AC Owners Club Forum

AC Owners Club Forum => Ace, Aceca & Greyhound Forum => Topic started by: Ron Hollis on December 02, 2019, 19:35:32

Title: Bristol pushrod problems
Post by: Ron Hollis on December 02, 2019, 19:35:32
Last year the horizontal pushrod on number 1 exhaust fell out? and got bent. On inspection with a replacement rod, I noticed that the rod on the exhaust side, was virtually in contact with the aluminium sleeve and there was a witness mark on the bent rod at this point (which obviously could have occurred after it fell out). The rocker sat central on the valve stem, so that was in the correct position. I did have the head rebuilt about 5,000 miles ago with new valves, guides etc; one job was swaging the sleeves firmly into the rocker covers, so this could have brought the sleeve nearer the rod. Looking at the other rods most are not central in the sleeve due to casting tolerances. Because of the head rebuild I thought a sticking valve unlikely and compression is fine; so made a shim washer for the rocker shaft to move the rocker further from the sleeve (20 thou. thick). Sorted I thought.
Today it happened again, same valve. Before I take the head off is there any useful experience out there?
Title: Re: Bristol pushrod problems
Post by: TTM on December 03, 2019, 10:43:35

Your other post mentions using Weber carbs, which suggests to me your engine is not quite standard spec anymore. What about the camshaft and valve springs?

With an excessively high tappet clearance, the pushrod may not be held securely enough between its two rockers (N340760 & N341240), moreso perhaps before the engine is fully warmed up, thus causing the pushrod to drop. This is just theoretical speculation on my side though as I have not heard before of the problem you are facing.
Title: Re: Bristol pushrod problems
Post by: Ron Hollis on December 03, 2019, 17:23:15
Thanks for the interest and speculation.
Carburettors are the only modification  from standard 100D2 spec.
Camshaft was checked and fine at time of head overhaul and springs were tested. Inspection now shows springs ok. Problem happened at a modest 3500 rpm. so bounce should be relevant
Valve clearances were checked less than 1000 miles ago and are standard at 2 thou. cold. My Bristol Engine Manual states that this will result in a running clearance of 8 thou. So more likely to drop out when hot.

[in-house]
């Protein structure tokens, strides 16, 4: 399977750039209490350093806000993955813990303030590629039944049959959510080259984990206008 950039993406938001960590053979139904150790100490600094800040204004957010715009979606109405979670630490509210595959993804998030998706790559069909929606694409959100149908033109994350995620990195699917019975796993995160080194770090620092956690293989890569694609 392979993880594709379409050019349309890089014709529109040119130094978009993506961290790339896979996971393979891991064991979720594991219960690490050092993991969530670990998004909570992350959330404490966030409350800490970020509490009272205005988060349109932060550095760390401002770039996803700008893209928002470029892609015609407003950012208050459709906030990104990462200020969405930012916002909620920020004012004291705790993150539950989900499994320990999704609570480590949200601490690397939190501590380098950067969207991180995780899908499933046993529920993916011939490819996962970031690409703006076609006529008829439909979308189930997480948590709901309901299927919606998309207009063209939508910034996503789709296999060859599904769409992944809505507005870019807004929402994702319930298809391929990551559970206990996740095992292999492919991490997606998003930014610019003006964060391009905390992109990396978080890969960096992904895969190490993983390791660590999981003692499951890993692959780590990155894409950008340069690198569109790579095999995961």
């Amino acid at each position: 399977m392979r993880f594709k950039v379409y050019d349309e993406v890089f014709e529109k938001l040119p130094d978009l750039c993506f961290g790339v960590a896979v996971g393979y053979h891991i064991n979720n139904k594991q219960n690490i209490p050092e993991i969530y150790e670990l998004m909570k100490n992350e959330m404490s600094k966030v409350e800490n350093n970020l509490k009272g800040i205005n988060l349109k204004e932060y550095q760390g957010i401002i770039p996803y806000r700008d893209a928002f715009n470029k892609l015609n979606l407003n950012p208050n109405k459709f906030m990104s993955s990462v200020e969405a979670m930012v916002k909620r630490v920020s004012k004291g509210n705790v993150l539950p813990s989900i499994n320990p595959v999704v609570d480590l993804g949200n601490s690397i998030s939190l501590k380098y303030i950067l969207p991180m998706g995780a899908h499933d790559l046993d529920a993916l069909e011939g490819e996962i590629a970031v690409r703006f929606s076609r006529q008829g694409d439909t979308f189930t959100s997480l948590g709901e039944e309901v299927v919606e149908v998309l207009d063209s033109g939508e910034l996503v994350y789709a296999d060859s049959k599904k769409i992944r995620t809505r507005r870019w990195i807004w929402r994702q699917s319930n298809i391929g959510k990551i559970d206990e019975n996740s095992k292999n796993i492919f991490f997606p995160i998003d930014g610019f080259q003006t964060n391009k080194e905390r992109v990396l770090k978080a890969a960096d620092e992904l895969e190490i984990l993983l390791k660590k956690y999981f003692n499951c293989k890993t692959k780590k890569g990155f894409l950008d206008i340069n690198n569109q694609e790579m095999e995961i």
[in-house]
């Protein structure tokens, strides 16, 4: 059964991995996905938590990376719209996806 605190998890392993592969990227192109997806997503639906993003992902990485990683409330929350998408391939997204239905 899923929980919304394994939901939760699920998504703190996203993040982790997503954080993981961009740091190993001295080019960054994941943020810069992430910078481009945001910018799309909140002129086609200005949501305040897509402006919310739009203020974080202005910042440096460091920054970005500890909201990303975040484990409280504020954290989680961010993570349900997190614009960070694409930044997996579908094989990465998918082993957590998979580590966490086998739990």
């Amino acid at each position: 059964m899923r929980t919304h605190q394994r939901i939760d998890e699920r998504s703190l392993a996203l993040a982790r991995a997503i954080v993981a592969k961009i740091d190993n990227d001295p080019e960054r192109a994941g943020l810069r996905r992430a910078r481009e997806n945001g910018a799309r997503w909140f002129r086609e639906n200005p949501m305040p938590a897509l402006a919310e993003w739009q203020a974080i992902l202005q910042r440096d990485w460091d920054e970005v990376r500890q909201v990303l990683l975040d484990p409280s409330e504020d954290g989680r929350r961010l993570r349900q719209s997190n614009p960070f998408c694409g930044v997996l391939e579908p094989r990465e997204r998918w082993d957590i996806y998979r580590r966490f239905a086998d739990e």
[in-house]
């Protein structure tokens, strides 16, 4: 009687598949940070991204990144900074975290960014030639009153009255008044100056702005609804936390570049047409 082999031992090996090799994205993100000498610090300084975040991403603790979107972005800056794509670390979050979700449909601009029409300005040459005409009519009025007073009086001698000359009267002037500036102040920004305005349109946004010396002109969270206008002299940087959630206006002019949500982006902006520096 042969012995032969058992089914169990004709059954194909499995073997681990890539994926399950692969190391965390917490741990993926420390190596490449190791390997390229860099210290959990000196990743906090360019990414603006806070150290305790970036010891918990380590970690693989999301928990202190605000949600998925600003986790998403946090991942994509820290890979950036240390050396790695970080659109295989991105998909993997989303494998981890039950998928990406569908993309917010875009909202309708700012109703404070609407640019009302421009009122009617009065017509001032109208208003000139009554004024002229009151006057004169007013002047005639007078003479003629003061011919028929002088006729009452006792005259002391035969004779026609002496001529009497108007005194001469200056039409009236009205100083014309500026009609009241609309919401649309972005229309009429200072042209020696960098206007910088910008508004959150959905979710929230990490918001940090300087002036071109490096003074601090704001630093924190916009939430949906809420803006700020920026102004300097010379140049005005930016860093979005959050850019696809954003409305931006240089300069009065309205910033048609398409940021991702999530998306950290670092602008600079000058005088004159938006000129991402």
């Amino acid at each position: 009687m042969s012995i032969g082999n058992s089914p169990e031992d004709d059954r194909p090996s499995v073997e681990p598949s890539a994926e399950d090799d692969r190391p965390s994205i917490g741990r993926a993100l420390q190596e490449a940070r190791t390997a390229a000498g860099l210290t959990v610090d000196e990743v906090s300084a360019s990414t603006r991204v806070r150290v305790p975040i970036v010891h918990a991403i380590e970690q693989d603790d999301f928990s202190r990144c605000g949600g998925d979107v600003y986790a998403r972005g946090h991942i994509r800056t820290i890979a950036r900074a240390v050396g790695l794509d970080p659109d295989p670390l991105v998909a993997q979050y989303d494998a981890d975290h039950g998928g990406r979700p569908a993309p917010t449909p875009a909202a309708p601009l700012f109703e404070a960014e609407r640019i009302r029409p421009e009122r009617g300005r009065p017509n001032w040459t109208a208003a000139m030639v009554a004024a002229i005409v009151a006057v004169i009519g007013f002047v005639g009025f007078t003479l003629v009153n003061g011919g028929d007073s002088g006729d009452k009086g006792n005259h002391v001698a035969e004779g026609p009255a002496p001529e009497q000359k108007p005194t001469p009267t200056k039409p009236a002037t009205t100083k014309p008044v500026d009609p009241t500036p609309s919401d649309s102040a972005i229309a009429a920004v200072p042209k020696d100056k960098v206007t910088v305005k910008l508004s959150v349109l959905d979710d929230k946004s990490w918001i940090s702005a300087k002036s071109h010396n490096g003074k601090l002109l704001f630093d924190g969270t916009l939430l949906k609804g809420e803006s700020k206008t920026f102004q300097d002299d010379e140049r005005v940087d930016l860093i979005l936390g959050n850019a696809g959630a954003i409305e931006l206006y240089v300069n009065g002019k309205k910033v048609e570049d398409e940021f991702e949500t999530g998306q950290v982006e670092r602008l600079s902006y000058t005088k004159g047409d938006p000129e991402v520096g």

Nick Finberg from Classic Autos has never heard of it either. 
Title: Re: Bristol pushrod problems
Post by: 10kph on December 27, 2019, 17:06:42
Hi Ron,
           You have given a few clues. Rebuilt head, pushrod dropping out, occurs when engine hot, c/r ok, Leads me to think that the valve stem clearance is not large enough for an exhaust valve in bronze guides or stem seals have been used .both will lead to a temporary sticking valve. Do not wait until it is hit by a piston.
  Hope this helps
      Tony ( bristol Aceca )
Title: Re: Bristol pushrod problems
Post by: Ron Hollis on December 29, 2019, 21:14:37
Hi Tony,
Thanks for your interest and warnings. No stem seals are fitted. New standard valves and guides were fitted, but this doesn't preclude insufficient clearance. On removing the pushrod an oily/aluminium deposit was apparent around the pushrod head at the valve end. This could be the result of the rod rubbing on the sleeve over time. I don't think it would have occurred after the rod fell, as the rod would immediately stop moving. I am presently investigating the sleeve.         
Title: Re: Bristol pushrod problems
Post by: Ron Hollis on May 03, 2020, 14:56:29
For the record; I removed the head and sure enough it was a sticking valve. No. 1 exhaust guide was cracked at it's tapered end; it looks as though products of poor combustion had been accumulating on the guide, occasionally stopping the valve closing and cracking the guide. A check showed the same on number 4. Based on advice from historic racer, new guides fitted, shorter and without taper and ignition being checked to explain poor combustion.
Title: Re: Bristol pushrod problems
Post by: Flyinghorse on May 03, 2020, 19:16:09
Ron-Might be worth looking at iridium spark plugs if not already running them. Theres a thread on the forum regading the benefits seen, but no compensation for the correct timing.